How often have you taken a prescription drug during the last year to treat an illness? Did you pause to ponder what you would do if you had not had access to the drug? Or did you perhaps consider how long it took the drug to be developed, and how long it will be possible to use it for? In the case of antibiotics, there is a real fear that many well-known drugs will cease to be effective against bacterial infections as the bacteria adapt ‘around’ the drug. What about if you are in a developing country, in a remote area, or on the way to Mars — how would you get that new drug? Also, what about the promise of personal medicine? Soon we are going to know more and more about our individual medical needs, driven by personal data arising from personal genomics as well as the promise of cheap sensors that record our motion, behavior, vital signs, bio-chemical markers and so on.
Drug discovery is under pressure. Escalating costs for the entire process — from molecule to patient can take 10-20 years and cost several billions of dollars. Regulation is a big factor — how to ensure effectiveness and safety? And there are the generic drug makers. Unlike a fancy expensive brand-name watch, or item of clothing, generic forms of the same drug use the same compound and place price pressures as soon as the patent expires. Something has to give. How can it be that in a world where there are two new smart phone generations per year, it takes 20 years to get a new drug on the market? Of course clinical trials ensuring safety, effectiveness, and behavior in large populations takes time, as does drug discovery, testing, and manufacturing. What can be done? I think there are three important steps that could literally transform healthcare for the entire human race.
1) Standardize chemical synthesis for molecule making.
By doing this in the lab we can automate and share the synthesis of new molecules and biologics. Right now the art of the chemist is very hard to reproduce and reproducing new molecules can take many months or years due to problems in getting the assembly process right. The skill of making molecules takes almost a decade of training. Robotics has been used to automate ‘simple’ variations and allow testing, but the ability to ‘app’ chemical reactions and purification is still limited. We should aim to give every molecule a digital blueprint and adopt common standards to allow us to ‘dial a molecule’.
2) Decentralize and personalize drug manufacture or formulation.
If the drug can be reduced to a digital blueprint then the job of manufacturing, on a smaller scale and to order, makes the entire process much more flexible (one could envisage that the local Pharmacy could be come the place of manufacture). ‘Old’ drugs that are no longer made, like an out of print book, can be accessible and new models for distribution can be explored. Also, the timeline for going from discovery to manufacture will be reduced as it will utilise the molecular digital blueprint. In addition, for people needing several drugs every day, it could be possible to combine them into a single tablet rather than take many different tablets at various times of day.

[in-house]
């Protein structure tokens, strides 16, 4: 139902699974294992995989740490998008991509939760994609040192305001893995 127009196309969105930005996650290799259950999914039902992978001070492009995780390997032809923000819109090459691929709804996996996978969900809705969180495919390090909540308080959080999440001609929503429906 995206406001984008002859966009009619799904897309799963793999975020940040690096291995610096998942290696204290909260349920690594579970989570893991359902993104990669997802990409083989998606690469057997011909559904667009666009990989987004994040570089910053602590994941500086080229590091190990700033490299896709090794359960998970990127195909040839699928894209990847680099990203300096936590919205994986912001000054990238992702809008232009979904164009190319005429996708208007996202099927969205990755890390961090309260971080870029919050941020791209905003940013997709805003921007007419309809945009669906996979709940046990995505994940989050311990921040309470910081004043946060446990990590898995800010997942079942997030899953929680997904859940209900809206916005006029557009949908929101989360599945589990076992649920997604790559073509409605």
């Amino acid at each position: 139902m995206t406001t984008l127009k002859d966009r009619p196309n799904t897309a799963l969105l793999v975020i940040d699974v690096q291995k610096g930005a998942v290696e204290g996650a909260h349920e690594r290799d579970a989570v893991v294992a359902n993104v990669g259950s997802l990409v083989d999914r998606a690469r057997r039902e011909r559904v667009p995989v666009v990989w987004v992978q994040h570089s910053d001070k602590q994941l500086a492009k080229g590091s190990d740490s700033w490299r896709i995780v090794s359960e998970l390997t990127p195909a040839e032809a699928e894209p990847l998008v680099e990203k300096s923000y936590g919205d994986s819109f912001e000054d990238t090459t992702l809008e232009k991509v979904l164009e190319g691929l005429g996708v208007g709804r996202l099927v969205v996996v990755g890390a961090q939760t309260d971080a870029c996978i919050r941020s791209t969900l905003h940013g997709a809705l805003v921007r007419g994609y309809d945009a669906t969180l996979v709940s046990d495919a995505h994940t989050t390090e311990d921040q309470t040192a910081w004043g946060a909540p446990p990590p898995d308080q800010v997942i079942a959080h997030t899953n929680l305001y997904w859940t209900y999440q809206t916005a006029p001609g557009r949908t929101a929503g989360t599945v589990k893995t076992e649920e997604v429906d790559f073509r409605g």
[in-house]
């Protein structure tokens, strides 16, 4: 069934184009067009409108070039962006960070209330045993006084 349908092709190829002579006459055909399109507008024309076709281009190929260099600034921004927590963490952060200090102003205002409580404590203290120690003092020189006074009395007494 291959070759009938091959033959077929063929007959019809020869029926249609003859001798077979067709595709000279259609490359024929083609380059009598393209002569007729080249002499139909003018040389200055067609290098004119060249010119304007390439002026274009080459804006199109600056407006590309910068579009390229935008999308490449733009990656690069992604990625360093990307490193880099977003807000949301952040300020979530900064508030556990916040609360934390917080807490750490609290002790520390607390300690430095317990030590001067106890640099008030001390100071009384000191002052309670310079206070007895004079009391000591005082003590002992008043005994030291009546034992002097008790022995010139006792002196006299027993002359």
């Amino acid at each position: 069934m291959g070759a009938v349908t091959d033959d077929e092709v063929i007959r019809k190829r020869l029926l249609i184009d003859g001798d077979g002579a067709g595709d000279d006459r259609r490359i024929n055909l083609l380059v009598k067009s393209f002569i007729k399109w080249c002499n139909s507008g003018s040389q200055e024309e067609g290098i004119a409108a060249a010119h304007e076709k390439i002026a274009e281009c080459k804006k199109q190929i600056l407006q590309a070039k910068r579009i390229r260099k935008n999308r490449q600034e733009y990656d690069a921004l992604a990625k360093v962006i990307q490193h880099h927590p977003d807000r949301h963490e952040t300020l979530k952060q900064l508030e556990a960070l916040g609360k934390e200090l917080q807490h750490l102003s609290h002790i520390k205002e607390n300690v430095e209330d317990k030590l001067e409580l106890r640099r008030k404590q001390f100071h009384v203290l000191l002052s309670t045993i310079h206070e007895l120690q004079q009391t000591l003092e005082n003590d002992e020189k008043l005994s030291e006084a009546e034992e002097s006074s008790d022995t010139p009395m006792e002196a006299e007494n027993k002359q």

3) Crowd-source clinical trials.
Given the internet of everything and the current revolution in personal fitness and medical tracking, new drugs could be explored via a process of crowd-sourcing. Combining this with personal genomics could allow a vast expansion of medical knowledge vastly speeding up treatment, making the process of drug validation more open, and also spotting problems and side effects over large diverse population more quickly. Real time updates could even allow healthcare professionals to monitor the emergence of new diseases, drug-resistant bacteria, and deal with the event in much smarter way. Different locations may be able to use different drug combinations to fight slightly different forms of a rapidly spreading disease for instance.
Although each of these three steps seems far off, I believe that it will be possible to achieve all of these. Of course, beyond the scientific and technical issues there are practical, ethical, commercial, and social issues that need to be addressed. Could the drug manufacturing Pharmacy be broken into and the digital blue prints be ‘hacked’ for recreational drugs? Could crowd-sourced clinical trials be dangerous and not controlled enough to be any use? Is there any real need for real-time monitoring of drug effectiveness?
Think of the possible benefits. Drugs on demand, new approaches to innovation, shorter discovery times, elimination of drug counterfeiting, the ability to personalise drug prescriptions, reduce side effects and so on. A new approach may even allow smaller companies to take part in ‘open-source’ drug discovery bringing increased innovation and competition. New business models will be possible, medicine will become cheaper, more distributed, more configurable. But most of all, these approaches together could allow everyone to get universal access to drugs at the point of need.